|Program:||City at Peace, Washington, D.C.|
|Contact(s):||Rose M. Wheeler, Executive Director: (202) 529-2828|
|Purpose:|| To work with young people from diverse backgrounds to develop the skills to cope with growing up in an urban society |
City at Peace was created in 1994 in response to the crisis of drugs, violence, and racism affecting some of the young people in America. The program grew out of a similar organization, Peace Child, which was devoted to fostering peace and friendship between the youth of opposing Cold War nations. With the fall of the Cold War, however, urban crises arose as the major social concern. Since its inception, City at Peace has trained hundreds of teenagers in conflict resolution, negotiation skills and leadership principles, and has encouraged them to adopt these principles into their lives and relationships as positive alternatives to violence. About 70% of the participants are non-white.
Each year, City at Peace produces a musical play based on struggles in the lives of its participants. It recruits a diverse group of approximately 130 teenagers from all over the D.C. area to participate in its weekend and after-school programs to rehearse for the play. Participants vary in racial and socio-economic background. Guidance from expert staff combines theater training, improvisation, singing and dancing. Equally important, the program teaches cross-cultural respect and understanding, conflict-resolution skills, positive peer support and other tools of leadership for dealing with the complexities of growing up in a modern urban environment. As the youth participate in the program, they share the stories of their lives with one another. Performances begin after about six months. Participants perform at local schools, community centers, and a major D.C. venue.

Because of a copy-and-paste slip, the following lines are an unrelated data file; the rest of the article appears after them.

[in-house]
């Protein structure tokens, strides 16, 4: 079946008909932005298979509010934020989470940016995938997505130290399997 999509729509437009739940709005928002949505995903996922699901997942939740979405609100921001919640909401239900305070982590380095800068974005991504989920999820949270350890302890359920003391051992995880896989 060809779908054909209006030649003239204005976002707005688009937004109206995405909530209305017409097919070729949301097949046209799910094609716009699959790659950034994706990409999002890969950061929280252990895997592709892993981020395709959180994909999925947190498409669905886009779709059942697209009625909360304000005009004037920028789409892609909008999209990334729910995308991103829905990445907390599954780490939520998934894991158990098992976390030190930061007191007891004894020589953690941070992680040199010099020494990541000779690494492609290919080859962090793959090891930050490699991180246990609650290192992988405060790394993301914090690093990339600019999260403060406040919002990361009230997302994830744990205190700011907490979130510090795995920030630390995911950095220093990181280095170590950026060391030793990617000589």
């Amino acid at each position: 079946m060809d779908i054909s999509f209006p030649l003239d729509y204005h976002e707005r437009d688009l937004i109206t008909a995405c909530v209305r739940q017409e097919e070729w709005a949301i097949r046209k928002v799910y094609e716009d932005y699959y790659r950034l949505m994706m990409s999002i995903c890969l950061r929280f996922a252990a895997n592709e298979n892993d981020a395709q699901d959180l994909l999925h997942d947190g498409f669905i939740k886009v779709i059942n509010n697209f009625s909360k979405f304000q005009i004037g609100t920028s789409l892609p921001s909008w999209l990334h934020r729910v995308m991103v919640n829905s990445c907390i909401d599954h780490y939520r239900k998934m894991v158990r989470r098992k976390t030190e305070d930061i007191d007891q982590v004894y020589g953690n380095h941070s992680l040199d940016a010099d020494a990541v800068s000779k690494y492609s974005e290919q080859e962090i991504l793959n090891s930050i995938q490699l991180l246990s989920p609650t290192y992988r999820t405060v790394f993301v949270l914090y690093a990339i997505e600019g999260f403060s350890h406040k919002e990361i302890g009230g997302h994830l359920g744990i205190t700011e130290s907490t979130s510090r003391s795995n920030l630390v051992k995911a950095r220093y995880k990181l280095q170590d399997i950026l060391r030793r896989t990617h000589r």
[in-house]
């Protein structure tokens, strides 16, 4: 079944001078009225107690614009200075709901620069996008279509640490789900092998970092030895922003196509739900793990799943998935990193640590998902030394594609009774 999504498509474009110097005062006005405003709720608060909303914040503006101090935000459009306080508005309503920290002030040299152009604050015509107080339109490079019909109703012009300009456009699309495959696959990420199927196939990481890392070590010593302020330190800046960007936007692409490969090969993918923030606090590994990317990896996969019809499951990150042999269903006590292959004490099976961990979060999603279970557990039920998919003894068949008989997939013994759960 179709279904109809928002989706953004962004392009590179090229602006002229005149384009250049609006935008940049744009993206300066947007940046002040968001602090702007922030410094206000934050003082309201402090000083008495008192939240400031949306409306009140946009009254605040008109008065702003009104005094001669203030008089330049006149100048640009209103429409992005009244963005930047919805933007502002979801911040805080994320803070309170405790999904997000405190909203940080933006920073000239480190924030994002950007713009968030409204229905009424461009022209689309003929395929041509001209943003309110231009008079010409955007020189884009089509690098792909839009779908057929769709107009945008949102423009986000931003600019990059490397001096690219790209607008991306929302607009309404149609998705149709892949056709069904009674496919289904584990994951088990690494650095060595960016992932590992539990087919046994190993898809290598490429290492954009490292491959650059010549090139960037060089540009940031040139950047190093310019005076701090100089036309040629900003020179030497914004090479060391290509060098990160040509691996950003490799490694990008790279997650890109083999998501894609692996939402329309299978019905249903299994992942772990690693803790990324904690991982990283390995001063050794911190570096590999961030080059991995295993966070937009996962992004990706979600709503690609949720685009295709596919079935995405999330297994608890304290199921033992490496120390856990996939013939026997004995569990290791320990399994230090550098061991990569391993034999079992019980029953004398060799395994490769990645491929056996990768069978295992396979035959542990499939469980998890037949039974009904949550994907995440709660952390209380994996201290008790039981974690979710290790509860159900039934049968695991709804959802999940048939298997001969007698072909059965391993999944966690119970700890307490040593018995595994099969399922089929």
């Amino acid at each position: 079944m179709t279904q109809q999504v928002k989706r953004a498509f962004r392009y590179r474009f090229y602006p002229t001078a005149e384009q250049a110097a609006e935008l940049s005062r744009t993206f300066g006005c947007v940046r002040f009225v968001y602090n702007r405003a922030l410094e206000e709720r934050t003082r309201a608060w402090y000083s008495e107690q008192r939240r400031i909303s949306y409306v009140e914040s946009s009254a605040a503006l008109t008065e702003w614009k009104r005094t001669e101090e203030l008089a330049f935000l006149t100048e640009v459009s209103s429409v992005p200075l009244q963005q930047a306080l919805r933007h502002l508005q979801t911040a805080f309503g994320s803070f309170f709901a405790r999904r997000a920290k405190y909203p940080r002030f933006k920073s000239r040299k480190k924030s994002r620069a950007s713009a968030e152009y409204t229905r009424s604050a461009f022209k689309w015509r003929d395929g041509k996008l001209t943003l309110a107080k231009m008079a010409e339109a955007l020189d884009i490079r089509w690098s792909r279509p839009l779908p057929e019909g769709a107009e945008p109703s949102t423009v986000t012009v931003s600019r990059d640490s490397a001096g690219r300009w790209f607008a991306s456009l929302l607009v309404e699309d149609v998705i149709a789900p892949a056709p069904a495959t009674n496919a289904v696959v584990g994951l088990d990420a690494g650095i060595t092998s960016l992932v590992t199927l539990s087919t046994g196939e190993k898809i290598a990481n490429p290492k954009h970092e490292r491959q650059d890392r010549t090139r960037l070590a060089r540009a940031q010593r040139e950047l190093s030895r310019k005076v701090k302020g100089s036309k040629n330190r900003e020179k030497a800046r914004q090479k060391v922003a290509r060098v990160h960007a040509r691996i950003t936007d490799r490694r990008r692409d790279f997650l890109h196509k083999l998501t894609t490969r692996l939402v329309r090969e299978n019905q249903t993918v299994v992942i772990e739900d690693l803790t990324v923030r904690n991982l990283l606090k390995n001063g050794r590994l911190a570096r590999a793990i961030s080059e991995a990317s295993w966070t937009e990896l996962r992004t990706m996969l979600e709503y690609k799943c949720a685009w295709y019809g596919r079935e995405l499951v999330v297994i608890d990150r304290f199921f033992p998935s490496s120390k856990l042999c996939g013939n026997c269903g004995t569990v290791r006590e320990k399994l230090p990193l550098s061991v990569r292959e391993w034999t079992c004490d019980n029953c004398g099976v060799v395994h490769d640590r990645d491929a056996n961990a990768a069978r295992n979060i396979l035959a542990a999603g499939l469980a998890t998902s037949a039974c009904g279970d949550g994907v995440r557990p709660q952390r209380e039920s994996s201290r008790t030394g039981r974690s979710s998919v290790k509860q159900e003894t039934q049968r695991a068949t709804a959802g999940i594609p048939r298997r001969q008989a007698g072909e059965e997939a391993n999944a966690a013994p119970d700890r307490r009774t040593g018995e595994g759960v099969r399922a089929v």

Outcomes and Significant Accomplishments
City at Peace produces two musical productions per year. The program has enabled intimate trust, understanding and relationships to form among youth. Since its inception in 1994, it has performed for over 50,000 audience members across the United States. It has been featured in The Washington Post, ABC news' "Nightline", and has been recognized for its excellence by the executive director and president of The National Theater, located in Washington, D.C. In the spring of 1998, a feature length, documentary film on City at Peace will be released.
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